Councils could get sweeping powers to control landlords

Greater powers for local councils to crack down on bad landlords, a legal requirement to include landlords’ contact details in all tenancy agreements, faster evictions, and a cultural shift towards longer tenancies have been recommended in this morning’s major report into the private rented sector.

The Communities and Local Government select committee makes no fewer than 47 recommendations covering a wide range of issues from Houses in Multiple Occupation to selective licensing schemes.

But it rejects rent controls, saying these would drive down investment in the private rented sector.

Among its recommendations are the introduction of a standard, plain language tenancy agreement on which all tenancies would be based. A fact sheet setting out landlords’ and tenants’ key rights and obligations would be issued alongside it.

The recommendations are part of the committee’s call to the Government to conduct a wide-ranging review into how it can consolidate legislation, to provide a simple, straightforward set of regulations that landlords and tenants can easily understand.

The greater powers that the committee wants local councils to have would include the ability to impose a penalty charge without having to take a landlord to court. This would apply where “minor” housing conditions had been breached and not put right within a certain time.

Local councils would also be able to recoup from landlords convicted of letting sub-standard properties an amount equal to that paid to a social tenant in housing benefit, while private tenants would also have the right to reclaim rent.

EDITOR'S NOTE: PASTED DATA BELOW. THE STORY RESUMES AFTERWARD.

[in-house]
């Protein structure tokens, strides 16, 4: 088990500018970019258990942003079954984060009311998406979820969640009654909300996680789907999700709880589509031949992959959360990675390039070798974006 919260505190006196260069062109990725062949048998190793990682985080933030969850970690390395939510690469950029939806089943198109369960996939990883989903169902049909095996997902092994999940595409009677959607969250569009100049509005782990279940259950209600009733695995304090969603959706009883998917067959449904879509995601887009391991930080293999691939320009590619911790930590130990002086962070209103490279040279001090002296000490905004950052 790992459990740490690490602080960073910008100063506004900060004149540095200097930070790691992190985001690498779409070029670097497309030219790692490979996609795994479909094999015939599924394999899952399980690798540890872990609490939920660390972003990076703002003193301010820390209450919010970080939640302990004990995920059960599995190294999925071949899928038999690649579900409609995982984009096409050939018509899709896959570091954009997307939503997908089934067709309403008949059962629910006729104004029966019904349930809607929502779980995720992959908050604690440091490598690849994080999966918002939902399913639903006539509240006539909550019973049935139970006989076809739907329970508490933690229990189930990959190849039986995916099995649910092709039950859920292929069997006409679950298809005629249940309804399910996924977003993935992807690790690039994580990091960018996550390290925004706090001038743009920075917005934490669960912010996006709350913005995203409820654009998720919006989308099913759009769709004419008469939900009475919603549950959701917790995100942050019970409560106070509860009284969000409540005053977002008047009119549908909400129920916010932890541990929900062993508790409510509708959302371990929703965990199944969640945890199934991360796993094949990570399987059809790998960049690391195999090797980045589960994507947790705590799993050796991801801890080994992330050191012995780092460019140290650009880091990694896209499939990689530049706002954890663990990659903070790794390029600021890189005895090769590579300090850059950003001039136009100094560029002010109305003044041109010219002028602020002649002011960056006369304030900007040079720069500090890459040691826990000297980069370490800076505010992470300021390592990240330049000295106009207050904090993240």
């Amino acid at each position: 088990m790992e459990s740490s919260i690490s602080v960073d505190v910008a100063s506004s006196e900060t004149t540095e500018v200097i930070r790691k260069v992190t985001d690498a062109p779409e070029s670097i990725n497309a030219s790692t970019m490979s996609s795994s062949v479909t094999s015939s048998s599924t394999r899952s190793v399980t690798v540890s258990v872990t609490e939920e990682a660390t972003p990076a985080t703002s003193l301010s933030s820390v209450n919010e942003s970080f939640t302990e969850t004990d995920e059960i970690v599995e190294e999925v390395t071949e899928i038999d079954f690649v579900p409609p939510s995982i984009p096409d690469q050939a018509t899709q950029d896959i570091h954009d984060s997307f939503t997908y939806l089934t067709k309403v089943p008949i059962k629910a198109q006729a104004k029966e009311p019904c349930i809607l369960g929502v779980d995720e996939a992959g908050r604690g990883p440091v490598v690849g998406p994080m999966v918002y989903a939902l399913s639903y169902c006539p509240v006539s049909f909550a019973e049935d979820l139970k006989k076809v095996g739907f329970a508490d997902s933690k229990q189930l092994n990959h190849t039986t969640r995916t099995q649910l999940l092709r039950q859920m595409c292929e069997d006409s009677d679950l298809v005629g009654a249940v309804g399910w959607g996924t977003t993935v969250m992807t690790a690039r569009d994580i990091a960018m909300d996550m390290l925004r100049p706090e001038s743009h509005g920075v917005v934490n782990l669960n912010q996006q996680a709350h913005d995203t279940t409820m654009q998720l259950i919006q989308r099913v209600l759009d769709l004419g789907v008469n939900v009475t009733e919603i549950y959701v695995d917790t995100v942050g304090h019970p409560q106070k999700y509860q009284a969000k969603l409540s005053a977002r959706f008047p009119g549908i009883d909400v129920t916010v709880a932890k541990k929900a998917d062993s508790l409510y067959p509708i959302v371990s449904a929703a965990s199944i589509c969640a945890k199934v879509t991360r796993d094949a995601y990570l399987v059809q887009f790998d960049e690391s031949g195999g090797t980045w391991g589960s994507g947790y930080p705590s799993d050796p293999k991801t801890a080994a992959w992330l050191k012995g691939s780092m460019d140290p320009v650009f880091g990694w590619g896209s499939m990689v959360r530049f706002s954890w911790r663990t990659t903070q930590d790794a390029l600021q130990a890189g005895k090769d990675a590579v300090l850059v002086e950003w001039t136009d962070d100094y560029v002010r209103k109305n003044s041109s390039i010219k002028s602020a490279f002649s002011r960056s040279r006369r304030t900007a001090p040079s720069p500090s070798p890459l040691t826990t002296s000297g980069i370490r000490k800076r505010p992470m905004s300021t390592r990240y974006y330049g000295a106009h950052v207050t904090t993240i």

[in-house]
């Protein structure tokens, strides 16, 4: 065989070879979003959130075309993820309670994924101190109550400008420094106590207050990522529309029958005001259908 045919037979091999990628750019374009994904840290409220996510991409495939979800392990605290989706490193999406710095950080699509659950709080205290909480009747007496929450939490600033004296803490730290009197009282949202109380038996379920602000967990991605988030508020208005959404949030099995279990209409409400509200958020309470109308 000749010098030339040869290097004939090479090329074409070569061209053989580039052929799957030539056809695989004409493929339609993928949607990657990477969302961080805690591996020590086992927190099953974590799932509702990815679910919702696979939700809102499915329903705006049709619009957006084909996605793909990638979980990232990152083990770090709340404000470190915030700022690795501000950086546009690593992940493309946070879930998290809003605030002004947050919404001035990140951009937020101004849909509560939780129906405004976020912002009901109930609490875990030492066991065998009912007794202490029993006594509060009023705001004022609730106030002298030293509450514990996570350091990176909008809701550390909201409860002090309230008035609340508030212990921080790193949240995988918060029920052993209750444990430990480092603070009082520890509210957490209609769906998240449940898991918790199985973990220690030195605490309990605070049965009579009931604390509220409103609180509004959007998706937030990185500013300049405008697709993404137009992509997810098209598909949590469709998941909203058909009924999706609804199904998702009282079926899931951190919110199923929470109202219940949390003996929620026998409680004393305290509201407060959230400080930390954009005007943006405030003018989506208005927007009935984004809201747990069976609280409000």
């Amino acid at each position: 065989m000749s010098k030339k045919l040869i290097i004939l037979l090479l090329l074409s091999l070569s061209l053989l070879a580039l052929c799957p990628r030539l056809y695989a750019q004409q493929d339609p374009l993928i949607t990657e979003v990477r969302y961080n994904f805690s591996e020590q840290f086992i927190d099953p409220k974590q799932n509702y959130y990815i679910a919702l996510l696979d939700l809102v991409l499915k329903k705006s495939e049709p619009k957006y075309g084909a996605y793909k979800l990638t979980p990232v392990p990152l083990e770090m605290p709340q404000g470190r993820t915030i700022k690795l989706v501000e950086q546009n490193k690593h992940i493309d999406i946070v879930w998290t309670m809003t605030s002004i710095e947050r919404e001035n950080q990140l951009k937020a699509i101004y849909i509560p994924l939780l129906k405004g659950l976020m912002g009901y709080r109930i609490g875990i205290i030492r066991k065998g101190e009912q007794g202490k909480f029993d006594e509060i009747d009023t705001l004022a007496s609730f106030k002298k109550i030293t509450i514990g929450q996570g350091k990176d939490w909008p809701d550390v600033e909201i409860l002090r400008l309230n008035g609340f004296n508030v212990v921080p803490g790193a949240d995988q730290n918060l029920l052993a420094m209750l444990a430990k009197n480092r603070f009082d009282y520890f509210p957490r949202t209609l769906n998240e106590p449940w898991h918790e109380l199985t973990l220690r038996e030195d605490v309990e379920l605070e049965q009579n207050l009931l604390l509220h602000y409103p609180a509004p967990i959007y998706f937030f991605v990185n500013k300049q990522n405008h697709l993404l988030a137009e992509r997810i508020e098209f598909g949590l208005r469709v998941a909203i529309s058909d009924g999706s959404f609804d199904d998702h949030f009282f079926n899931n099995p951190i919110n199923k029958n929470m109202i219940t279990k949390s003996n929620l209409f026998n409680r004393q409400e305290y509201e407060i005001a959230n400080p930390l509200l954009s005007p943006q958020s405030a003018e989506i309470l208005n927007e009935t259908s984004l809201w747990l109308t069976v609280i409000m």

Local councils would be given more encouragement to develop their own approaches to licensing or accreditation, including greater freedom over selective licensing – the controversial scheme which Newham Council has used to impose licensing on every single rental property in its borough.

Local authorities would in addition have the power to compel landlords to be members of an accreditation scheme, whether run by themselves or by a recognised landlords association. Councils would be given powers to impose “heavy penalties” on landlords who did not sign up to compulsory licensing or accreditation.

The committee also calls for a review of HMOs. For the first time, electrical safety certificates would be mandatory alongside gas safety certification, with every rental property required to have a full wiring check every five years plus a visual wiring check every change of tenancy.

The report calls on the Government to convene a working party to examine how the eviction process could be speeded up where tenants do not pay rent or fail to meet other obligations. The committee says that the ability to secure eviction more quickly would encourage longer tenancies.

It also calls on the Council of Mortgage Lenders to work with lenders to loosen terms in their buy-to-let contracts which limit landlords to shorter tenancies.

Committee chairman Clive Betts said: “Too often, the security desired by many families is not available within the private rented sector. We heard from one father whose ten-year-old daughter had already had to move home seven times in her life.

“We have to overcome the barriers to longer tenancies. Letting agents should not be chasing renewal fees. Instead they should be working to ensure the length of tenancies meets the needs of both tenants and landlords.”

The committee’s report is due to be launched by Betts in the House of Commons today.